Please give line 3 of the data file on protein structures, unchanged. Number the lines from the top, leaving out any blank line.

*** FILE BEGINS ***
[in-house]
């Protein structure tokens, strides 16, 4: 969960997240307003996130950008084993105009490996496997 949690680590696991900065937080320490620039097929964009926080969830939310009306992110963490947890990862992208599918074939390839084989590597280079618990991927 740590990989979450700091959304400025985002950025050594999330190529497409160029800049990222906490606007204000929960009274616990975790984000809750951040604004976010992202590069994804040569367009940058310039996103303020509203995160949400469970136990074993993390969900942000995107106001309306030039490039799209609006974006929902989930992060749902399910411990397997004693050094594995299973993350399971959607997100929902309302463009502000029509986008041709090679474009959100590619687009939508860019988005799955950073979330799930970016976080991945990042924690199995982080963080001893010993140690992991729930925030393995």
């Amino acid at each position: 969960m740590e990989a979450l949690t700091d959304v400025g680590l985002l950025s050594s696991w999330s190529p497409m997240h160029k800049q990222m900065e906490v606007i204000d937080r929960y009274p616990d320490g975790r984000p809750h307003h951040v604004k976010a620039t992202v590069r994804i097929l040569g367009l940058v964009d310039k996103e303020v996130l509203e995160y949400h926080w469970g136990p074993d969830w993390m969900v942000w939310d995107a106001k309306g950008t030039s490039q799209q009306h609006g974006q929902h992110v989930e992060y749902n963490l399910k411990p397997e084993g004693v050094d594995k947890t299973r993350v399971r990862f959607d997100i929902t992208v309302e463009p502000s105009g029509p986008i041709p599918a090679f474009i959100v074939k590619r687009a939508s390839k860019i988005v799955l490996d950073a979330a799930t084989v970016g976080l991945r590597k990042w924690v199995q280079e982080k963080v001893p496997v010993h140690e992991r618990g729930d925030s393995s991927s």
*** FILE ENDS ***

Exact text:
């Amino acid at each position: 969960m740590e990989a979450l949690t700091d959304v400025g680590l985002l950025s050594s696991w999330s190529p497409m997240h160029k800049q990222m900065e906490v606007i204000d937080r929960y009274p616990d320490g975790r984000p809750h307003h951040v604004k976010a620039t992202v590069r994804i097929l040569g367009l940058v964009d310039k996103e303020v996130l509203e995160y949400h926080w469970g136990p074993d969830w993390m969900v942000w939310d995107a106001k309306g950008t030039s490039q799209q009306h609006g974006q929902h992110v989930e992060y749902n963490l399910k411990p397997e084993g004693v050094d594995k947890t299973r993350v399971r990862f959607d997100i929902t992208v309302e463009p502000s105009g029509p986008i041709p599918a090679f474009i959100v074939k590619r687009a939508s390839k860019i988005v799955l490996d950073a979330a799930t084989v970016g976080l991945r590597k990042w924690v199995q280079e982080k963080v001893p496997v010993h140690e992991r618990g729930d925030s393995s991927s």